We have come a long way since the days of photography with film (and YES I still use film when it is warranted)… digital cameras have made this particular project a lot less worrisome and a lot easier, though it is still not without its challenges. The goal: take 50 plus images of the southern sky at clock noon throughout the year to catch the solar path, the analemma. We were blessed with a clear winter solstice day this past December, so I said “why not give it s try… again…?” So here I am, now into the last week of January and with a slew of good images… not great… but ok. Key Points:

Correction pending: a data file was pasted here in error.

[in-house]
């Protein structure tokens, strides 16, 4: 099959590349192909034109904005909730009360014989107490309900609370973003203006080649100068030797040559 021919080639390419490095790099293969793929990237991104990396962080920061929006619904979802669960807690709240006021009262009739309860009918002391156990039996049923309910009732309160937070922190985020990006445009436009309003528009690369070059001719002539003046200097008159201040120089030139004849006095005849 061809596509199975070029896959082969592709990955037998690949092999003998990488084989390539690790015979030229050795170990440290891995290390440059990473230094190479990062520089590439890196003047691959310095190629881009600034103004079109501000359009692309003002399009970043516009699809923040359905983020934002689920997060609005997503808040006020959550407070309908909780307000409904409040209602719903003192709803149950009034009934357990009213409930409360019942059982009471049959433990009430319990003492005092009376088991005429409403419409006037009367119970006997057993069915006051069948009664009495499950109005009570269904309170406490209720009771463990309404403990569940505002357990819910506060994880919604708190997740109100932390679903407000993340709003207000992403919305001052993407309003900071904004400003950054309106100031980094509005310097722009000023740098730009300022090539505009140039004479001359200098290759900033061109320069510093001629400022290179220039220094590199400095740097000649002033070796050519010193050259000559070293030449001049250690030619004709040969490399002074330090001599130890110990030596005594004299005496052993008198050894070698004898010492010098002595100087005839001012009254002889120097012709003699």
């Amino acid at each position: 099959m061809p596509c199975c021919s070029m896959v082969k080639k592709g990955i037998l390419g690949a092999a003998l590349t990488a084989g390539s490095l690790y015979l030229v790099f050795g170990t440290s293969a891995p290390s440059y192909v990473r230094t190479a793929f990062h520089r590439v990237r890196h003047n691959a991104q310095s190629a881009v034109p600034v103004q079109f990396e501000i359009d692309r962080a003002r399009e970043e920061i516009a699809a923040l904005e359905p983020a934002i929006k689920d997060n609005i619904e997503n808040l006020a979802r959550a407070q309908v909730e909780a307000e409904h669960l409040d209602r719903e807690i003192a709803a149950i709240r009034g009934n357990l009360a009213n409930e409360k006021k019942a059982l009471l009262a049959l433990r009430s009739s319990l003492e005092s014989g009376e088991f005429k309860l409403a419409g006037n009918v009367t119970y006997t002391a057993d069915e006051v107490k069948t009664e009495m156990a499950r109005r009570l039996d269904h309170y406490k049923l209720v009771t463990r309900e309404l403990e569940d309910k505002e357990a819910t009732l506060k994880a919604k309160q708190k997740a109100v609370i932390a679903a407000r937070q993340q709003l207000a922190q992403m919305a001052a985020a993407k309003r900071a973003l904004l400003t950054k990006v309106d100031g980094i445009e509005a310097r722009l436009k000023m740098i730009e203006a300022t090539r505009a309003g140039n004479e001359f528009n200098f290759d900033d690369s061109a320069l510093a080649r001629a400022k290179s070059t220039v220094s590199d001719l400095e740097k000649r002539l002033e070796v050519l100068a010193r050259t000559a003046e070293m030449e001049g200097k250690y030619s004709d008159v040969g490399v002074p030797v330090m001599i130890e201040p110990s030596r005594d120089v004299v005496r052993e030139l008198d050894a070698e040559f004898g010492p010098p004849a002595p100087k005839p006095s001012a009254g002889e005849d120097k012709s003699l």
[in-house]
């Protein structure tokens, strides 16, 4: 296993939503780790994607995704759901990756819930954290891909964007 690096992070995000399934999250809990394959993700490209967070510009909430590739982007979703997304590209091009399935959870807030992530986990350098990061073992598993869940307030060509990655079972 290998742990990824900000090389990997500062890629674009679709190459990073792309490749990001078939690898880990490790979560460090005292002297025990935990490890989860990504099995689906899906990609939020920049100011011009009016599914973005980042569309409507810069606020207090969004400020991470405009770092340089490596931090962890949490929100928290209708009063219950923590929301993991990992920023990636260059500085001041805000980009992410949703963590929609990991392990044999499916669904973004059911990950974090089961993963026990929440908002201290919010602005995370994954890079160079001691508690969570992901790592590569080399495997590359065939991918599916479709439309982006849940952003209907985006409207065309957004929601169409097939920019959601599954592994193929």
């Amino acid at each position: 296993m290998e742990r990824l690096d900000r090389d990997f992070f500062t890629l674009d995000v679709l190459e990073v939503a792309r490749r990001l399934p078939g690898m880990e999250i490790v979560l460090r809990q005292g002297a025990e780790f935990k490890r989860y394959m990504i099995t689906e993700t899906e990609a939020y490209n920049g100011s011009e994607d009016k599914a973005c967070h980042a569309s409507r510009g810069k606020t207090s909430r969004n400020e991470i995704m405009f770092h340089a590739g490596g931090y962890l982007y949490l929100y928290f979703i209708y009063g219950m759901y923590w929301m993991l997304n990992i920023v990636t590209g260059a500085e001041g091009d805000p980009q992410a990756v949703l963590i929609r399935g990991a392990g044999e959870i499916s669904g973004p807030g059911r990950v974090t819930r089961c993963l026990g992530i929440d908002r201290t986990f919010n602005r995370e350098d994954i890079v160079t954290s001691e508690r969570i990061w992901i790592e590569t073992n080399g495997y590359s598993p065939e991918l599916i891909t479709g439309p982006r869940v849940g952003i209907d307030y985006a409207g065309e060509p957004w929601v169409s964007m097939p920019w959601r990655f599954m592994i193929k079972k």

- It is more often cloudy at noon than not.
- I am usually busy at noon and no place near the camera’s location.
- A wide field lens on the camera, a solid tripod and registration marks in the viewfinder make this easy. There is no need to permanently mount a camera these days.
- Photoshop makes combining images and getting the last bit of perfect alignment easy.
Here is a shot of two days: solstice to now (29 Jan 2017). We have two suns! AND it has moved quite a bit since the solstice. Days are getting longer. Yay!